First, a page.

Here Clenton talks about his expectations of life after school.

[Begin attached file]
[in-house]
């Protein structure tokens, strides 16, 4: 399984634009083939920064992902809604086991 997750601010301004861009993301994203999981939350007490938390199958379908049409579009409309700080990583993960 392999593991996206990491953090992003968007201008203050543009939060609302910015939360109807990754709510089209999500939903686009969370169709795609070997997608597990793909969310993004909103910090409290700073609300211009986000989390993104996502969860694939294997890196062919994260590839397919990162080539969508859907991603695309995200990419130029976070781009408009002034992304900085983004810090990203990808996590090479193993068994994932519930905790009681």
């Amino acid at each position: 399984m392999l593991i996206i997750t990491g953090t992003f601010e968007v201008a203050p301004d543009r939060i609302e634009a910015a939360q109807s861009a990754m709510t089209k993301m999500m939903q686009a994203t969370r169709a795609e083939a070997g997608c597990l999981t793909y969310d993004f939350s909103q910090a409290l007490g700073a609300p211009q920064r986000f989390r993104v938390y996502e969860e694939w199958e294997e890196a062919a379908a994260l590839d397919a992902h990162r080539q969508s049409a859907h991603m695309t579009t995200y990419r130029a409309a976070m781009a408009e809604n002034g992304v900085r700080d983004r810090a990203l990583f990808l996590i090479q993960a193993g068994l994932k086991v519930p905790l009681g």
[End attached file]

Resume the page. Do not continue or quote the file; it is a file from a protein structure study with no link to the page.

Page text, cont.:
I remember a careers day. Before we were leaving school, we all had to have, all my friends had to, we had a one to one with a careers officer and the careers officer said to all of us, he said, 'The only thing I can see any of you doing, you’ll be lucky to have manual labour jobs and if you’re lucky, hold on to those jobs'. I wanted to go into the army. The army, I thought, would be easy to get in and they stopped me going in the army because I had flat feet. That then made me, you know, I had real issues then, not even good enough to get into the army cos they didn’t even ask me any assessment questions or, it was just that I’d done a physical and they said, 'No you’ve got flat feet' and I remember laughing and saying 'What’s flat feet got to do with going in the army?' And they came up with… and I was like, well if I’m not even good to get into the army as cannon fodder, I think the teacher’s right, the career teacher’s right. So it had a massive effect of how I went into the world of work.

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